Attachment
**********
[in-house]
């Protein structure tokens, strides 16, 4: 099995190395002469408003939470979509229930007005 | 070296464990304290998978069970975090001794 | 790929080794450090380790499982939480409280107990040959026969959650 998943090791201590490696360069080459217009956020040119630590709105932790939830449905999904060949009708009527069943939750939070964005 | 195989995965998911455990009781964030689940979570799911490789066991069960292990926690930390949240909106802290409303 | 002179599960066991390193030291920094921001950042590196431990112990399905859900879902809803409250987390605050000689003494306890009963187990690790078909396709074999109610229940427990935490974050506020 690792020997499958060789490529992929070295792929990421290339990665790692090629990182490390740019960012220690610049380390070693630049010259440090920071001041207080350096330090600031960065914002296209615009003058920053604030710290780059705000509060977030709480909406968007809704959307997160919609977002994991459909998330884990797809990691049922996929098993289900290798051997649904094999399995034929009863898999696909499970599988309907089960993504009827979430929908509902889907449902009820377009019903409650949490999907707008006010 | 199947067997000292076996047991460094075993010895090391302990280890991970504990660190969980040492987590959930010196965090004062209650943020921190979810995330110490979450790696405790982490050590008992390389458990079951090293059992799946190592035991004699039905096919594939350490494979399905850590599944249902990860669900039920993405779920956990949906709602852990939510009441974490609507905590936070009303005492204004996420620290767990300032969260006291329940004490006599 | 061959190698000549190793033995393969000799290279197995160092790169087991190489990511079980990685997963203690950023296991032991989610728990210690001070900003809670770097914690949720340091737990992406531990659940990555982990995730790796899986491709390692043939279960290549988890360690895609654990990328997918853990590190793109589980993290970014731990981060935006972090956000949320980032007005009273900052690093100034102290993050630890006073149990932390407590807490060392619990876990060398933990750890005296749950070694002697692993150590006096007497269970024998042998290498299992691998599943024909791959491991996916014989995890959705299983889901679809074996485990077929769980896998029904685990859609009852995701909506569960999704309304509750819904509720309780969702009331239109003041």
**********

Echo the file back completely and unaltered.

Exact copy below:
[in-house]
């Protein structure tokens, strides 16, 4: 099995190395002469408003939470979509229930007005 | 070296464990304290998978069970975090001794 | 790929080794450090380790499982939480409280107990040959026969959650 998943090791201590490696360069080459217009956020040119630590709105932790939830449905999904060949009708009527069943939750939070964005 | 195989995965998911455990009781964030689940979570799911490789066991069960292990926690930390949240909106802290409303 | 002179599960066991390193030291920094921001950042590196431990112990399905859900879902809803409250987390605050000689003494306890009963187990690790078909396709074999109610229940427990935490974050506020 690792020997499958060789490529992929070295792929990421290339990665790692090629990182490390740019960012220690610049380390070693630049010259440090920071001041207080350096330090600031960065914002296209615009003058920053604030710290780059705000509060977030709480909406968007809704959307997160919609977002994991459909998330884990797809990691049922996929098993289900290798051997649904094999399995034929009863898999696909499970599988309907089960993504009827979430929908509902889907449902009820377009019903409650949490999907707008006010 | 199947067997000292076996047991460094075993010895090391302990280890991970504990660190969980040492987590959930010196965090004062209650943020921190979810995330110490979450790696405790982490050590008992390389458990079951090293059992799946190592035991004699039905096919594939350490494979399905850590599944249902990860669900039920993405779920956990949906709602852990939510009441974490609507905590936070009303005492204004996420620290767990300032969260006291329940004490006599 | 061959190698000549190793033995393969000799290279197995160092790169087991190489990511079980990685997963203690950023296991032991989610728990210690001070900003809670770097914690949720340091737990992406531990659940990555982990995730790796899986491709390692043939279960290549988890360690895609654990990328997918853990590190793109589980993290970014731990981060935006972090956000949320980032007005009273900052690093100034102290993050630890006073149990932390407590807490060392619990876990060398933990750890005296749950070694002697692993150590006096007497269970024998042998290498299992691998599943024909791959491991996916014989995890959705299983889901679809074996485990077929769980896998029904685990859609009852995701909506569960999704309304509750819904509720309780969702009331239109003041």